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Re: "Trivial Question" - 32bit vs. 64bit vs. 32/64bit

Thanks for the info.

I need to investigate which drivers I will need (they're all going to change 
with the new motherboard!) to see whether it makes sense for me to migrate to 
a 64bit kernel.

It really sounds like Debian isn't quite ready/equipped for the whole 
simultaneous multiarch situation (itself just the general case of the biarch 
setup, I would think).  Perpaps I'll try SuSE, but I'm not really interested 
in learning a new dist.  I like the way Debian's structured and I'm pretty 
familiar with it.

Once again, thanks for your help.  Now to draft what I've learned into a FAQ 


On Thursday 27 May 2004 17:11, you wrote:
> Chris,
> It doesn't seem like anyone has really answered a couple of your questions.
> I'm doing this back channel cause I don't want to get in the middle of the
> fray, there is considerable disagreement over the multi versus bi
> architecture stuff.  Personally I don't care as long as x86 binaries run on
> my 64bit system.
> > I have read/skimmed the AMD64 Debian HOWTO, but still don't 
> > know the answer to 
> > the general question: Do I want a "pure" 64 bit system, or 
> > not?  It seems 
> > like there's a 32 bit "compatibility" mode (that had a root 
> > exploit), but I 
> > don't know how that works (generally speaking).  Do I have to 
> > keep around a 
> > whole separate /lib32 directory (as opposed to a /lib64 one)? 
> >  How would I go 
> > about running GL games, like Quake, Critical Mass and Return 
> > to Castle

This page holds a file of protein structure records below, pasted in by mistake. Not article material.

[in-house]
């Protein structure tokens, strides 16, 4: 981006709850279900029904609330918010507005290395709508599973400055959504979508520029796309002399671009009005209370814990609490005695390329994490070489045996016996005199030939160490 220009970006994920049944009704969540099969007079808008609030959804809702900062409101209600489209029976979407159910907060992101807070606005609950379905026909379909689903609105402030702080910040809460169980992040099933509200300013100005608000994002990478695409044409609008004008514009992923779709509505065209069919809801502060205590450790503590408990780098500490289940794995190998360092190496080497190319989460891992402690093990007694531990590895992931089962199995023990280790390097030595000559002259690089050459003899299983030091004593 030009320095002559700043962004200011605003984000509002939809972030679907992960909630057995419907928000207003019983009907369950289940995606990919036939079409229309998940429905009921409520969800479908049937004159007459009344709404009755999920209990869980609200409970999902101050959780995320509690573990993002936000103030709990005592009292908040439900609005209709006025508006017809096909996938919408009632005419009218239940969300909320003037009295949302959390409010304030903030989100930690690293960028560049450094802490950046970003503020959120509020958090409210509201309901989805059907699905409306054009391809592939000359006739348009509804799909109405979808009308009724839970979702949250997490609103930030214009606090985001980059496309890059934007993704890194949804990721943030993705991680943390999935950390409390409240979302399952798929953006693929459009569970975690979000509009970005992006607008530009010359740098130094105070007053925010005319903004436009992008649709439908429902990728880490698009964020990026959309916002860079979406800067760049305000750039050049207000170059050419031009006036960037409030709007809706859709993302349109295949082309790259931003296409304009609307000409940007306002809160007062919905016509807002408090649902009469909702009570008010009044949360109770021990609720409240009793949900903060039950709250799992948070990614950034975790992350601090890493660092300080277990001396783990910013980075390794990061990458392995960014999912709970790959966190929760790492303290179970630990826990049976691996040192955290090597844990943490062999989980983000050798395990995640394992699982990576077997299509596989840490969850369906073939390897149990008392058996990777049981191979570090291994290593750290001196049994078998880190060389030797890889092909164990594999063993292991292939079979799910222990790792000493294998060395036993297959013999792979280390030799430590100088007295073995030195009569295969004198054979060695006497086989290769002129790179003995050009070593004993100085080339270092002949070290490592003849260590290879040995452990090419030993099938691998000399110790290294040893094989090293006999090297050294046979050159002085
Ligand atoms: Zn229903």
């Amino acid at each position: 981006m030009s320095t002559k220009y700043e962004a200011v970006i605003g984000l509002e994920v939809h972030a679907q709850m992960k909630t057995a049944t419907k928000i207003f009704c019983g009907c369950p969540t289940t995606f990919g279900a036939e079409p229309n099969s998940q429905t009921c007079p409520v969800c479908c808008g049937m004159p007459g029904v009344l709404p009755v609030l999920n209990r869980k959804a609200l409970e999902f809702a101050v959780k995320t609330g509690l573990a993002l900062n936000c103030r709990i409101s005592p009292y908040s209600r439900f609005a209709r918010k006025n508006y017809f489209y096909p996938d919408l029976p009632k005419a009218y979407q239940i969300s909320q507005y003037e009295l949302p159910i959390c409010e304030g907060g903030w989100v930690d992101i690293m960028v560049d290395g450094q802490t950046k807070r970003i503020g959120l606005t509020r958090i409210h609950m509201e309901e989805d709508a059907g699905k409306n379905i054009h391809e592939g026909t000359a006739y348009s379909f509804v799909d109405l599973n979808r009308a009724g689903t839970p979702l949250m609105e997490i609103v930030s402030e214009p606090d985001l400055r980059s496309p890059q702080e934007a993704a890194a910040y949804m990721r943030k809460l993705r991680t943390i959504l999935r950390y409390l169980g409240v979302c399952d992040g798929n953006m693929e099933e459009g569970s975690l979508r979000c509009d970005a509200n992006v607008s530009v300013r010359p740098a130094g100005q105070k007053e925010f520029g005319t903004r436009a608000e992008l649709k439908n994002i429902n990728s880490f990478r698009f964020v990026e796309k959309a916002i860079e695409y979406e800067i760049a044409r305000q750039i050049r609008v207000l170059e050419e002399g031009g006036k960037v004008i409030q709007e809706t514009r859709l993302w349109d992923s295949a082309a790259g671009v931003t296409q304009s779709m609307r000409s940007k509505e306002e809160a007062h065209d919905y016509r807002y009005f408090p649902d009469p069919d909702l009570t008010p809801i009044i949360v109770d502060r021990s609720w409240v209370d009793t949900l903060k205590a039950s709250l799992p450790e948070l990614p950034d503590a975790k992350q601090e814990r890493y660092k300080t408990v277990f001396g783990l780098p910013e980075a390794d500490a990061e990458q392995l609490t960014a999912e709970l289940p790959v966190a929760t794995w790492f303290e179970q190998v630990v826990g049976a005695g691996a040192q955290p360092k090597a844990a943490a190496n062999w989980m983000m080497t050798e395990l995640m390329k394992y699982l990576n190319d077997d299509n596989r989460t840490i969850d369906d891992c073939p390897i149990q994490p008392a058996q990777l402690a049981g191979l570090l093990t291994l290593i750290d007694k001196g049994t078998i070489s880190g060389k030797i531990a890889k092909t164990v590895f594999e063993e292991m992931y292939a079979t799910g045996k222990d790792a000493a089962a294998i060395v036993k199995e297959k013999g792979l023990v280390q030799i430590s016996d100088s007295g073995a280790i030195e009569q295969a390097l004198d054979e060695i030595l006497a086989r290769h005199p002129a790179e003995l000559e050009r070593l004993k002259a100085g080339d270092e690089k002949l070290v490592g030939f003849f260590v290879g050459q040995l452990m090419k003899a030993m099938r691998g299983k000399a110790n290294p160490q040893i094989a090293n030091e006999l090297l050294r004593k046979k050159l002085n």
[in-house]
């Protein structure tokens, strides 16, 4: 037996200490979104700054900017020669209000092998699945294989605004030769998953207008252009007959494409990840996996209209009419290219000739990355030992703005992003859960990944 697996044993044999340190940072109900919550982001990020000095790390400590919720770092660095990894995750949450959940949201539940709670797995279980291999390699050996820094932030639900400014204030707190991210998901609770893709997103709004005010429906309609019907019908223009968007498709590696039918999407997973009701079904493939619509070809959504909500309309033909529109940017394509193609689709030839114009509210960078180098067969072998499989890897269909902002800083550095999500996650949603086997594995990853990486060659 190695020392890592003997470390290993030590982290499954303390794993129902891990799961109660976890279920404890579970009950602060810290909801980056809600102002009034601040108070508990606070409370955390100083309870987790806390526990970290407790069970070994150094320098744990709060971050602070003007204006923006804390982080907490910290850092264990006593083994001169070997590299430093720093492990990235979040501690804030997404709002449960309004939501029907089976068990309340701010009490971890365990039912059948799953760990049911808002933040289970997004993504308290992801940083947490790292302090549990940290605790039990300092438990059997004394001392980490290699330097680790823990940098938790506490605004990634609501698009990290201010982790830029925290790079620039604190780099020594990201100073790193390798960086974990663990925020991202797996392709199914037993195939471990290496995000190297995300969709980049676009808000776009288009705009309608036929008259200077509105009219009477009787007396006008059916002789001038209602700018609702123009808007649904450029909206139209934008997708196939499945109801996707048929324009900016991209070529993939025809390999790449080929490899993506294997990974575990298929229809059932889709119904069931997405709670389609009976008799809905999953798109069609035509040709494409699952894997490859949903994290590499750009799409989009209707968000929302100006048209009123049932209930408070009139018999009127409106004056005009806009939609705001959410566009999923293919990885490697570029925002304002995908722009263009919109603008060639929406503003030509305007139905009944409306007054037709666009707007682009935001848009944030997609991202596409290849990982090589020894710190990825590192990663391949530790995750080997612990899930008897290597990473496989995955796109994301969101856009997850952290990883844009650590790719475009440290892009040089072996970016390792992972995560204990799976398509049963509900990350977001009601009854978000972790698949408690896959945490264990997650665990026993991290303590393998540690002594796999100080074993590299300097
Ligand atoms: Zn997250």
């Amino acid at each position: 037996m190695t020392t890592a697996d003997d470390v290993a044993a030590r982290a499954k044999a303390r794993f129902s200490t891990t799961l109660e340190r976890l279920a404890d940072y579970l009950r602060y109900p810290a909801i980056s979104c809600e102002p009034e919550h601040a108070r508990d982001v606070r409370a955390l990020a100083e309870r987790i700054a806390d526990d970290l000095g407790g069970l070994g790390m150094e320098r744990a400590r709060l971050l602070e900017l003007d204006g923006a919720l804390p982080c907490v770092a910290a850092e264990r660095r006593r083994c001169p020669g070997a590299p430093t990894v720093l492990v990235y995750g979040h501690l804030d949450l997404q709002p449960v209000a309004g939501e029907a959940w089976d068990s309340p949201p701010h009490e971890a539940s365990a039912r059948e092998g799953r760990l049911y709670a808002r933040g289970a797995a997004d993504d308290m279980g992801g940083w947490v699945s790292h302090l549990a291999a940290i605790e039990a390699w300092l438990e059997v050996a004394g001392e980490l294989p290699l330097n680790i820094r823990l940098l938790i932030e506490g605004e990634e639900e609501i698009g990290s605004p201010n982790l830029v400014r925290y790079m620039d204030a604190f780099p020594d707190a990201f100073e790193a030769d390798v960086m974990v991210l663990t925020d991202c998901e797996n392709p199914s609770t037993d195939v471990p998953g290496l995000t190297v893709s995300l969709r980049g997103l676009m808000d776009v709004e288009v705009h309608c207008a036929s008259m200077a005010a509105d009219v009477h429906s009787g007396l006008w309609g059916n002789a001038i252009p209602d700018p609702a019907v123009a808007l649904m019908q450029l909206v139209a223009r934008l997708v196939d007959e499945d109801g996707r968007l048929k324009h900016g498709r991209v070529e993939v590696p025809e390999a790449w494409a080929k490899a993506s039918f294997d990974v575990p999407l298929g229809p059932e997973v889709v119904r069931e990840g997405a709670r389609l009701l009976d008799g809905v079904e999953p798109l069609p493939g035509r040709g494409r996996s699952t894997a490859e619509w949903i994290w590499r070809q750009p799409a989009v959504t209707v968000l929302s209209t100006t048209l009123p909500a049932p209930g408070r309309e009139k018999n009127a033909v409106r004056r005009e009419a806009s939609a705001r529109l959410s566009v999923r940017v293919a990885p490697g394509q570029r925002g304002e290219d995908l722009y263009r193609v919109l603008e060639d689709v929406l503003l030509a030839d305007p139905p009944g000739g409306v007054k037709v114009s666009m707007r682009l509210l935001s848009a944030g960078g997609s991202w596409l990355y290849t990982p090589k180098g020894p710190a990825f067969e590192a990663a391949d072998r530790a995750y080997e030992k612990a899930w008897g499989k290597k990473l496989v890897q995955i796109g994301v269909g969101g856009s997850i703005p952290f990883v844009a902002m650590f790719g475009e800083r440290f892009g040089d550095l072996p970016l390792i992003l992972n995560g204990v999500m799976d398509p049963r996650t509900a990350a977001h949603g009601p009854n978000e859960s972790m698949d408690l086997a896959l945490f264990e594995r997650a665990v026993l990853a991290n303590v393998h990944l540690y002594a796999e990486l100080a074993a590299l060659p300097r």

> > Wolfenstein?  Does ALSA work in 64 bits?  Do nVidia's video drivers?
> The way this works is that the chip has 32 and 64 bit modes. In 64 bit mode
> you have nearly double the number of registers and they're typically twice
> as wide. In 64bit mode the address space is a flat 64-bit unsegmented
> virtual address space.
> If you want to use the 64 bit mode the operating system must be running in
> 64bit mode.  With the OS running in 64bit mode applications can run in
> either 32 or 64 bit mode. Applications running in 64-bit mode have the
> additional registers and they're 64 bits wide.  Applications running in 32
> bit mode only see the registers the would on a 32 bit system and they're 32
> bits wide.  The 32 bit process also sees the segmented address space it
> normally would.
> If an application is running in 32 bit mode it's libraries must also be
> running in 32 bit mode. So on a system that supports both style of
> applications you need duplicate libraries.
> As far as the kernel is concerned, if it runs in 64 bit mode all of it runs
> that way. The implication of that is that if you're running a 64 bit kernel
> you need 64 bit versions of any driver you want to use.
> The big controversy around this dual environment is that the LSB tells you
> where to put the libraries and applications. I haven't read it myself but
> think that it specifies a /lib and /lib64 heirachy with /lib being reserved
> for 32 bits.  One of the problems though is that on 32-bit systems /lib
> contains 32-bit libraries and on 64-bit systems like Alpha and IA64 /lib
> contains 64-bit libraries.  The Debian folks don't like the idea of separate
> 32 and 64 bit libraries. To further complicate the picture at least Redhat
> ships and x86_64 distro with /lib and /lib64.  It's a mess.....
> > 
> > Applications aside, I thought the Opteron could run either 
> > 32bit stuff or 
> > 64bit stuff natively.  If this is so, then why does there 
> > need to be a 
> > software compatibility mode?
> > 
> > Can someone please help me out with some of the basics of 
> > migrating to 64bits?  
> > I promise I'll try to generate some sort of document to help 
> > out others 
> > (suitable for addition to the HOWTO).
> Frankly I'm waiting for the debian folks and the community to work through
> this.  All my ia64 and x86 boxes run debian.  My Athlon and Opteron boxes
> run Redhat or SUSE.  It's great to have a 64bit system and beable to just
> run x86 binaries. 
> 	ray

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